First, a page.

Sister princesses face travails when one cannot control her ice magic.
This “junior novelization” of the Disney film diligently follows its plot but cannot match its appeal. Almost scene by scene it unfolds, from the opening ice-harvesting montage through the childhood accident that causes Elsa to withdraw from Anna, Elsa’s disastrous coronation, her flight to her ice palace, and Anna’s struggle to bring her back with the help of doughty Kristoff, reindeer Sven and goofy snowman Olaf. Unfortunately, where the plot’s arbitrariness—where does Elsa’s magic come from? What do the trolls have to do with it? How can loving parents allow their troubled daughter to alienate herself?—can be forgiven as computer-generated filigrees of ice swoop across the screen, music swells, and dialogue is given voice by talented actors, it is all too evident in this print version that lacks the film’s advantages and does nothing to compensate beyond sprinkling extra exclamation points around. Funny moments of film slapstick are laboriously and unfunnily explained, and the film’s songs are given flat summaries: “…Olaf went on and on about all the wonderful things he would do in summer…”; the anthemic “Let It Go” receives not even a snippet of a quote. The only thing adapters Nathan and Roman do to capitalize on their medium is to use Olaf’s name for Elsa’s snow monster throughout its appearance: “Marshmallow roared—and charged after them!” Alas, the humor is lost in the pedestrian prose.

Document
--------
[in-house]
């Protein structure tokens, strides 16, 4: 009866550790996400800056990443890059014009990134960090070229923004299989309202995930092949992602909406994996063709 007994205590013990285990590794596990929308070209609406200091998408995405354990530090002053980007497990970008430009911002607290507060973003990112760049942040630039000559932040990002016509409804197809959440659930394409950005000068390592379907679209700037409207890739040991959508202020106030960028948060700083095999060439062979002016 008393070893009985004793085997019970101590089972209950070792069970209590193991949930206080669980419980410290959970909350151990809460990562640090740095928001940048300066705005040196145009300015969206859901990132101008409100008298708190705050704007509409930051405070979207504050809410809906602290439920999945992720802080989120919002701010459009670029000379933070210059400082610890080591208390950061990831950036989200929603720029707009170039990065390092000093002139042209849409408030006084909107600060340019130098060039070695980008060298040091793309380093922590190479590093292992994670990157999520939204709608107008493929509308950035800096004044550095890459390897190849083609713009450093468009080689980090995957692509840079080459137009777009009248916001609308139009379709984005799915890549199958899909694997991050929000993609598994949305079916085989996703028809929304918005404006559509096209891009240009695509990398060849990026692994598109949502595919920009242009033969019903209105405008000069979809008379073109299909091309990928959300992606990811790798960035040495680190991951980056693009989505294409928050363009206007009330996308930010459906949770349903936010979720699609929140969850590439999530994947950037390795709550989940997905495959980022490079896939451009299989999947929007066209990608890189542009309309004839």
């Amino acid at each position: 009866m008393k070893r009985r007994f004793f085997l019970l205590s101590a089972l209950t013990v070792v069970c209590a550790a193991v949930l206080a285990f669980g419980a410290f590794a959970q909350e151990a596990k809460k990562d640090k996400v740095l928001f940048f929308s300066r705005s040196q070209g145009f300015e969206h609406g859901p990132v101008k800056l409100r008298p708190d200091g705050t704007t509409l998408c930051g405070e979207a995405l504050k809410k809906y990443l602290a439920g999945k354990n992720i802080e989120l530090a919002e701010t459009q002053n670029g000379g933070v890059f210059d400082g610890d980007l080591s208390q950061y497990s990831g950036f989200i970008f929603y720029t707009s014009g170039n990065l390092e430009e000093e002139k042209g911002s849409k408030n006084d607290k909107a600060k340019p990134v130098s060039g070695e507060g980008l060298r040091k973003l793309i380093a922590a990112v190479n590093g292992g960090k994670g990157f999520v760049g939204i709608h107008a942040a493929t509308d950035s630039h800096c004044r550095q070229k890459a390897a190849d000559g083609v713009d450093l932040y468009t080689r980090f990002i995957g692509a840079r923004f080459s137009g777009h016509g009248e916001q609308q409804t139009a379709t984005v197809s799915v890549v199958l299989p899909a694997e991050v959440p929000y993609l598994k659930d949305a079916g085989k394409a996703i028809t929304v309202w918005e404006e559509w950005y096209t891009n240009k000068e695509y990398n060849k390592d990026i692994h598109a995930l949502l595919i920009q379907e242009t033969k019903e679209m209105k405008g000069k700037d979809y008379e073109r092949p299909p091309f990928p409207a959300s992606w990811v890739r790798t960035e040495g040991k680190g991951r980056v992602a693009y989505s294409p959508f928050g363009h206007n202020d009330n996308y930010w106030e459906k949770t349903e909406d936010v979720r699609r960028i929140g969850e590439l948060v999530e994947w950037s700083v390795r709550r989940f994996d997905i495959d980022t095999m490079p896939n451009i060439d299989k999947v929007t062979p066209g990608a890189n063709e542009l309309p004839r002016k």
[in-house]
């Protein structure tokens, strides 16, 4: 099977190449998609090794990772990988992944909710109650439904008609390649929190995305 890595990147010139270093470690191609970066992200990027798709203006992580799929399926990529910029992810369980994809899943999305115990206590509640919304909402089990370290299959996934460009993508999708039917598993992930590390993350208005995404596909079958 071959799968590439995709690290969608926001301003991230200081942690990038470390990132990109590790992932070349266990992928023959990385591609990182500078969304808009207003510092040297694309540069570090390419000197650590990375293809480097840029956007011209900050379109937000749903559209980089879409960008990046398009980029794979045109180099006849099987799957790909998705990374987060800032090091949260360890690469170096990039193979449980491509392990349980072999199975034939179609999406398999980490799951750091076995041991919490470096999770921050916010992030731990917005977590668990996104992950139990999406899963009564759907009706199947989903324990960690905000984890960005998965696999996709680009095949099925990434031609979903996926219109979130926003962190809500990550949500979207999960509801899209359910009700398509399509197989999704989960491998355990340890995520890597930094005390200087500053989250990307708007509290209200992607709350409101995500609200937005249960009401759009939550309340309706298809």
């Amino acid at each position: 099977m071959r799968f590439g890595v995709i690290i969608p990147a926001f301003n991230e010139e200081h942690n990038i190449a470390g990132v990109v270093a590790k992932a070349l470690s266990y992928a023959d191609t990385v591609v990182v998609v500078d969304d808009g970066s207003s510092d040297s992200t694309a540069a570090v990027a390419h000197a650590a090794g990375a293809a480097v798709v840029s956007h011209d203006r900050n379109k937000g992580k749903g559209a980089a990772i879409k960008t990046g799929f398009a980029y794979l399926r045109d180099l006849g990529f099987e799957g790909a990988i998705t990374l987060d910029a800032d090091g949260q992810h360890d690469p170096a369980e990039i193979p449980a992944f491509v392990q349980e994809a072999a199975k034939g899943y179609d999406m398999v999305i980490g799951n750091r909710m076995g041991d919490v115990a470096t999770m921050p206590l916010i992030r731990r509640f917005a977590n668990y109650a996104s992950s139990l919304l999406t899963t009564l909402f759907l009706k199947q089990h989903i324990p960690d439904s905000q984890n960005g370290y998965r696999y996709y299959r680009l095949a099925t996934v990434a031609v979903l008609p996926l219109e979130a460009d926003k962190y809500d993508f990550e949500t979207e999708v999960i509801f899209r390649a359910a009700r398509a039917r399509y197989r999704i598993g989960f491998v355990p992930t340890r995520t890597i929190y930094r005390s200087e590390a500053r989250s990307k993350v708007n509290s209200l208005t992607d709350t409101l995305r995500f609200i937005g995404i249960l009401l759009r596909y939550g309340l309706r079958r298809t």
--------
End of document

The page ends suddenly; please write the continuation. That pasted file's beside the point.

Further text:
At $4.99, it’s cheaper than the movie, but it’s still a bad deal. (Fantasy. 8-12)